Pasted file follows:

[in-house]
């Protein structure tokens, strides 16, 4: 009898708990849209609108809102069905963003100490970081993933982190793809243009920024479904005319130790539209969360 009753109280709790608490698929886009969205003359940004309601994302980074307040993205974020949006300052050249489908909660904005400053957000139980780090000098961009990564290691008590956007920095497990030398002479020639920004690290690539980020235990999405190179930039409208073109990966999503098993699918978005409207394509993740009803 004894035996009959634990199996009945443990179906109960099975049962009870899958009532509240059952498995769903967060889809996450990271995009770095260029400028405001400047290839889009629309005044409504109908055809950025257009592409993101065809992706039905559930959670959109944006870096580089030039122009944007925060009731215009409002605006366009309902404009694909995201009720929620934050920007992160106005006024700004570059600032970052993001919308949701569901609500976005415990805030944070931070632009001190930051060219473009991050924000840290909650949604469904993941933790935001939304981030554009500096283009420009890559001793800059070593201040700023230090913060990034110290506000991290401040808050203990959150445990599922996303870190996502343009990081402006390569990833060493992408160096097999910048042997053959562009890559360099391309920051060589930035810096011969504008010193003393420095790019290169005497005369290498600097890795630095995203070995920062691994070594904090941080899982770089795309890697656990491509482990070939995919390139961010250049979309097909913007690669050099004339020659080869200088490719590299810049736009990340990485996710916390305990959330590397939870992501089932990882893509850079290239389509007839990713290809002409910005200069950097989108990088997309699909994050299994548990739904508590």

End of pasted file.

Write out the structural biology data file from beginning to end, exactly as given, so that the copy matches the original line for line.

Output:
[in-house]
């Protein structure tokens, strides 16, 4: 009898708990849209609108809102069905963003100490970081993933982190793809243009920024479904005319130790539209969360 009753109280709790608490698929886009969205003359940004309601994302980074307040993205974020949006300052050249489908909660904005400053957000139980780090000098961009990564290691008590956007920095497990030398002479020639920004690290690539980020235990999405190179930039409208073109990966999503098993699918978005409207394509993740009803 004894035996009959634990199996009945443990179906109960099975049962009870899958009532509240059952498995769903967060889809996450990271995009770095260029400028405001400047290839889009629309005044409504109908055809950025257009592409993101065809992706039905559930959670959109944006870096580089030039122009944007925060009731215009409002605006366009309902404009694909995201009720929620934050920007992160106005006024700004570059600032970052993001919308949701569901609500976005415990805030944070931070632009001190930051060219473009991050924000840290909650949604469904993941933790935001939304981030554009500096283009420009890559001793800059070593201040700023230090913060990034110290506000991290401040808050203990959150445990599922996303870190996502343009990081402006390569990833060493992408160096097999910048042997053959562009890559360099391309920051060589930035810096011969504008010193003393420095790019290169005497005369290498600097890795630095995203070995920062691994070594904090941080899982770089795309890697656990491509482990070939995919390139961010250049979309097909913007690669050099004339020659080869200088490719590299810049736009990340990485996710916390305990959330590397939870992501089932990882893509850079290239389509007839990713290809002409910005200069950097989108990088997309699909994050299994548990739904508590």